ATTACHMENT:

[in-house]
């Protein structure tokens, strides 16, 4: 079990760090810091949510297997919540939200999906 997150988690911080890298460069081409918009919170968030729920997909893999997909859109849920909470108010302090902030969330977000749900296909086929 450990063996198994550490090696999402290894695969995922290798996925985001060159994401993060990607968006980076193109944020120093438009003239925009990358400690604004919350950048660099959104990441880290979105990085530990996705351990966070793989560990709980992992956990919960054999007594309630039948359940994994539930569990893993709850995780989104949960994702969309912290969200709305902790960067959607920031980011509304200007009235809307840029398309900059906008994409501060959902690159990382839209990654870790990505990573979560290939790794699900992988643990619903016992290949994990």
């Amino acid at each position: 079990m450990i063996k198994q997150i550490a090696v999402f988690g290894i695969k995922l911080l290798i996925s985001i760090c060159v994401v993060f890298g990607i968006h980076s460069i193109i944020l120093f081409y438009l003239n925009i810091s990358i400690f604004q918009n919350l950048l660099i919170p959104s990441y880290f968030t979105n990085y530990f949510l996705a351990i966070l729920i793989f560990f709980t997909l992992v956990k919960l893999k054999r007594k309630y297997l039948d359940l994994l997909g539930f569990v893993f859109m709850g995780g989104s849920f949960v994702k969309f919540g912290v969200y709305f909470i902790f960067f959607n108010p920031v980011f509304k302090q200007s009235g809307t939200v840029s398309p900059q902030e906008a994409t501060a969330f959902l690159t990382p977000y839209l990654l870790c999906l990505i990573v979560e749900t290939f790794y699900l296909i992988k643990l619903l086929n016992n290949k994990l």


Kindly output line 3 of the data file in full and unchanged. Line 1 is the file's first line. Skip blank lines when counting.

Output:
């Amino acid at each position: 079990m450990i063996k198994q997150i550490a090696v999402f988690g290894i695969k995922l911080l290798i996925s985001i760090c060159v994401v993060f890298g990607i968006h980076s460069i193109i944020l120093f081409y438009l003239n925009i810091s990358i400690f604004q918009n919350l950048l660099i919170p959104s990441y880290f968030t979105n990085y530990f949510l996705a351990i966070l729920i793989f560990f709980t997909l992992v956990k919960l893999k054999r007594k309630y297997l039948d359940l994994l997909g539930f569990v893993f859109m709850g995780g989104s849920f949960v994702k969309f919540g912290v969200y709305f909470i902790f960067f959607n108010p920031v980011f509304k302090q200007s009235g809307t939200v840029s398309p900059q902030e906008a994409t501060a969330f959902l690159t990382p977000y839209l990654l870790c999906l990505i990573v979560e749900t290939f790794y699900l296909i992988k643990l619903l086929n016992n290949k994990l």